How Is Skateboard Grip Tape Made?
Grip tape applied to the top of the skateboard deck creates traction between the rider's shoes and the board itself. Grip tape has a sandpaper-like construction commonly made from silicon carbide or a cheaper material known as aluminum oxide. Skateboard grip tape is now manufactured in a variety of colors, allowing skateboarders to customize their set-ups.
The manufacturer lays a large sheet of a screen-like polyester film onto a conveyor belt. The polyester film functions as the base of the grip tape. The screen-like design allows the grip tape to be pliable, making it easy to apply to the top of the skateboard deck. Tiny perforations produced in the polyester film allow for water and moisture to run off the grip tape. An automated machine applies epoxy to the top of the polyester film, creating a viscous surface.
The abrasive mineral composition silicon carbide is sprayed on top of the polyester film to create the sandpaper-like texture of the grip tape. The cheaper version of silicon carbide known as aluminum oxide is used by the smaller manufacturers. Aluminum oxide is less expensive, but the grip wears out in a shorter amount of time.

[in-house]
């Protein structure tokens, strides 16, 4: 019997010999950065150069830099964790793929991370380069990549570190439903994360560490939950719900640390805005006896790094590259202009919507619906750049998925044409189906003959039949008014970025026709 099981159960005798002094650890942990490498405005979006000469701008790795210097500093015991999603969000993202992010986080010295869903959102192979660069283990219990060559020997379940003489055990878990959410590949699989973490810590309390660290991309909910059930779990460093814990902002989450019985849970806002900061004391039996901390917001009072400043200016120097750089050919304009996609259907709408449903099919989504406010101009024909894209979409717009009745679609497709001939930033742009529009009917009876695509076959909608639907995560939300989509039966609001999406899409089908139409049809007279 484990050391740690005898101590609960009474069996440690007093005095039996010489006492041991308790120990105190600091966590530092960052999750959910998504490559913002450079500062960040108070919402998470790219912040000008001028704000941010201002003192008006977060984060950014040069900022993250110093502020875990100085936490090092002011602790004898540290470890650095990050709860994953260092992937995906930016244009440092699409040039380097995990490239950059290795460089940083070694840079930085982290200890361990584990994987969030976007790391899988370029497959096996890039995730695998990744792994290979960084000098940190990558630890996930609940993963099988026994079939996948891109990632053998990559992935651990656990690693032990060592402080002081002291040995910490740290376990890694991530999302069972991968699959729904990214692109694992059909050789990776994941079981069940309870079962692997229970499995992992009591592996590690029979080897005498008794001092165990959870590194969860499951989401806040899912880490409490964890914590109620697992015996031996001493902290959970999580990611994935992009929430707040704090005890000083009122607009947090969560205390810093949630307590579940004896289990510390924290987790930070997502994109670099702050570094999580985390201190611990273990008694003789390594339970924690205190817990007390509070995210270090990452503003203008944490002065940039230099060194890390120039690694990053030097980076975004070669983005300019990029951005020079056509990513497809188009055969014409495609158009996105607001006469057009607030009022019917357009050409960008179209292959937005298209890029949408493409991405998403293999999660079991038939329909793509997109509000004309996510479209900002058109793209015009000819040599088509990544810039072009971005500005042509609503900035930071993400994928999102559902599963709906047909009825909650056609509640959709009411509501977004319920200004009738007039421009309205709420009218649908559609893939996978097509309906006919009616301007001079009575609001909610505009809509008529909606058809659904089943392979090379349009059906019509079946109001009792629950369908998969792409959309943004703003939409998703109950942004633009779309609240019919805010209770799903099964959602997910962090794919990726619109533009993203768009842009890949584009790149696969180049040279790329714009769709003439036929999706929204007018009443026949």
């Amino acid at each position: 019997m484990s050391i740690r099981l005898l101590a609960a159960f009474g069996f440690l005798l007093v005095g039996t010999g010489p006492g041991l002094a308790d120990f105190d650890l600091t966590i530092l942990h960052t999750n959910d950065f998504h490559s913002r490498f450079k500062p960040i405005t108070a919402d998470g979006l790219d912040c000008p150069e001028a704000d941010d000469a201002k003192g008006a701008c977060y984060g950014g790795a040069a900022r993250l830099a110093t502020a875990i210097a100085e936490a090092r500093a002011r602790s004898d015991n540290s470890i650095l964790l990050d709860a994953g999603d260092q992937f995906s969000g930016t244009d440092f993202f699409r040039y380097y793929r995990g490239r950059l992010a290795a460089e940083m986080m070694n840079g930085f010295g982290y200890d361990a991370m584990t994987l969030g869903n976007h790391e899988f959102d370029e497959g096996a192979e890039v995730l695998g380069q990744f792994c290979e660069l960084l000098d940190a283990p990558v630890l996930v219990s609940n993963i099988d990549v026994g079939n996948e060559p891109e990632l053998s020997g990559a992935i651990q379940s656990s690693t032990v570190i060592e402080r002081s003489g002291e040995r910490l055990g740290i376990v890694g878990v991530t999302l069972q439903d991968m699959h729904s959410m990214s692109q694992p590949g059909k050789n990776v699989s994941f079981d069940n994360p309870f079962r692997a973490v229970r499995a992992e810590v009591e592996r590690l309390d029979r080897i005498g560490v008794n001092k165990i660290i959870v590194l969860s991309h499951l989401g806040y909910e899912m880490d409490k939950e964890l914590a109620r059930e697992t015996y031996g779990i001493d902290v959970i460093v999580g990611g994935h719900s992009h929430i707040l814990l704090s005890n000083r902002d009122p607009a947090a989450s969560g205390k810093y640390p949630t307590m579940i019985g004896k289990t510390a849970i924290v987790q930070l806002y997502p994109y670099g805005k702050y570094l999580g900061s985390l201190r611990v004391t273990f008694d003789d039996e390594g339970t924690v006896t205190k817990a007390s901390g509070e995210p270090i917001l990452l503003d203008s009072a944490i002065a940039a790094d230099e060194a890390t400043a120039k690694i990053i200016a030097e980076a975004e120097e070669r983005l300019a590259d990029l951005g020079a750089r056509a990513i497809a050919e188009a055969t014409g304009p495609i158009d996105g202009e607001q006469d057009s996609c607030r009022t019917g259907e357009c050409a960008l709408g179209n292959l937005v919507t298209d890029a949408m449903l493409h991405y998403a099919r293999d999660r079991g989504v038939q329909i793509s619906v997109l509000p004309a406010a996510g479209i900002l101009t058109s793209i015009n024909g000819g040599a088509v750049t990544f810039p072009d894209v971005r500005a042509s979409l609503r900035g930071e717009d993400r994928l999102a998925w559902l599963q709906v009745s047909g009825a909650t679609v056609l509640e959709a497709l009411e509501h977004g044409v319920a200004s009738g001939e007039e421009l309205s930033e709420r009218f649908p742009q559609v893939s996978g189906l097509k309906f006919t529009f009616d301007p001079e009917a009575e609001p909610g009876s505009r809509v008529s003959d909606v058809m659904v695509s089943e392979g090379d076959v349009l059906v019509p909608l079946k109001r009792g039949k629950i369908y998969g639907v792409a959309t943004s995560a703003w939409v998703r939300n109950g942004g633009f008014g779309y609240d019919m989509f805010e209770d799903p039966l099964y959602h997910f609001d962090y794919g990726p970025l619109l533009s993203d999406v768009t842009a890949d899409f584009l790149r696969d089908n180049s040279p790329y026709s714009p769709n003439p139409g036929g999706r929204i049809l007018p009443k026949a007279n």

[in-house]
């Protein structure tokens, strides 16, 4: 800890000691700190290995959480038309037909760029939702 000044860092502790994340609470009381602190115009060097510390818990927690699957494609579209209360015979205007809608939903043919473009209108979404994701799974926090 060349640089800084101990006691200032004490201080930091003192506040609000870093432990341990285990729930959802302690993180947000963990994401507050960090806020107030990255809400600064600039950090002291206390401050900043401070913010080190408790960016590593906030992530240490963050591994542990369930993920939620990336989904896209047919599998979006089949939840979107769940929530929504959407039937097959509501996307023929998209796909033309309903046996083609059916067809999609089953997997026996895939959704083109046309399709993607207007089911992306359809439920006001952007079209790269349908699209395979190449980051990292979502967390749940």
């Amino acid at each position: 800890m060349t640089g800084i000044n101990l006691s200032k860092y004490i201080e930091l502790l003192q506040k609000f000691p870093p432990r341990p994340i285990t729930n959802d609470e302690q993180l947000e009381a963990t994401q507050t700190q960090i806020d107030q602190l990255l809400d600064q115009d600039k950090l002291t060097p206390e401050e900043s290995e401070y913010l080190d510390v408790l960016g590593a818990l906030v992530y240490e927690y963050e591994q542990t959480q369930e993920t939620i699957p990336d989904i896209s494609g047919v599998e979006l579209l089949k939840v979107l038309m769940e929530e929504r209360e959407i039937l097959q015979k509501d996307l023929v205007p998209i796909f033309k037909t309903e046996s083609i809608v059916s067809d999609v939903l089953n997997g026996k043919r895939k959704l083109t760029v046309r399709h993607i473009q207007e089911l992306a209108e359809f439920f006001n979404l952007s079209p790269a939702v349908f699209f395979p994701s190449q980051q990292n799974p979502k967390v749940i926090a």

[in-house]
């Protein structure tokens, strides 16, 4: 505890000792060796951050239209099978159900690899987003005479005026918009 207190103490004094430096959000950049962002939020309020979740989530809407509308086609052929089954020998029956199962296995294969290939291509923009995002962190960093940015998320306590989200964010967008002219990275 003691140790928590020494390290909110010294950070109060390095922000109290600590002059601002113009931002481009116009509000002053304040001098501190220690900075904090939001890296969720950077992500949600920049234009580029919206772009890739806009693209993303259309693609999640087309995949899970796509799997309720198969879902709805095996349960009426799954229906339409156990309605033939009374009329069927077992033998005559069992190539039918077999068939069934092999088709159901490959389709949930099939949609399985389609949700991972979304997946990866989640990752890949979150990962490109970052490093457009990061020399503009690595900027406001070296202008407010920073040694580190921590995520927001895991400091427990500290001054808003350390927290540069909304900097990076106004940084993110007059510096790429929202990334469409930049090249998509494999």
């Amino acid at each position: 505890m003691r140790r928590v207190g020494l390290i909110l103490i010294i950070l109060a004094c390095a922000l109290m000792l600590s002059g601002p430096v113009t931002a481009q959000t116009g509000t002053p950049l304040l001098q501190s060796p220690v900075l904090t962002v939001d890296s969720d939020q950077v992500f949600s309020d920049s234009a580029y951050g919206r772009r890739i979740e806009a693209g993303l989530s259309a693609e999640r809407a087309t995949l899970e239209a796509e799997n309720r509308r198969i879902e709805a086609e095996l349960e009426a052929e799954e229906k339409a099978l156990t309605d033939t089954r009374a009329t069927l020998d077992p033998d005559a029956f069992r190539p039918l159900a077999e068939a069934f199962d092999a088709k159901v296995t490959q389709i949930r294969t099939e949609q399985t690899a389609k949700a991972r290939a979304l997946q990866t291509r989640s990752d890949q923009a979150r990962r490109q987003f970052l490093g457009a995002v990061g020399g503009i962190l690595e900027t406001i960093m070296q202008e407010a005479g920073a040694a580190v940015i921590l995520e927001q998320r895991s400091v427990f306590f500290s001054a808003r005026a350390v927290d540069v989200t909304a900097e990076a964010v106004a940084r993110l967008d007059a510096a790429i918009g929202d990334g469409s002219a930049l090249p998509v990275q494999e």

Making It Stick
The grit-like silicon carbide dries on top of the polyester film with the use of a high-powered heat lamp. An automated machine applies an acrylic copolymer resin adhesive to the bottom of the polyester film, thus creating the sticky underside of the grip tape.
A thick backing paper, applied over the copolymer resin adhesive, ensures that the sticky underside of the grip tape will not come into contact with other materials until the time of application.
An automated machine cuts the massive sheets of polyester film with the silicon carbide top and the acrylic co-polymer resin bottom into 32 inch by 9 inch strips. This allows the skateboarder to purchase only one sheet of grip tape per board for around $10.
Philip Foster has been writing professionally since 2010. His work has been featured in the literary-arts magazine "The PEEL" and the weekly newspaper "The Mountain Xpress." Foster is an expert in various extreme sports. He cooked in a restaurant that offered organic and vegetarian cuisine for over three years. Foster received a Bachelor of Arts in creative writing from Appalachian State University.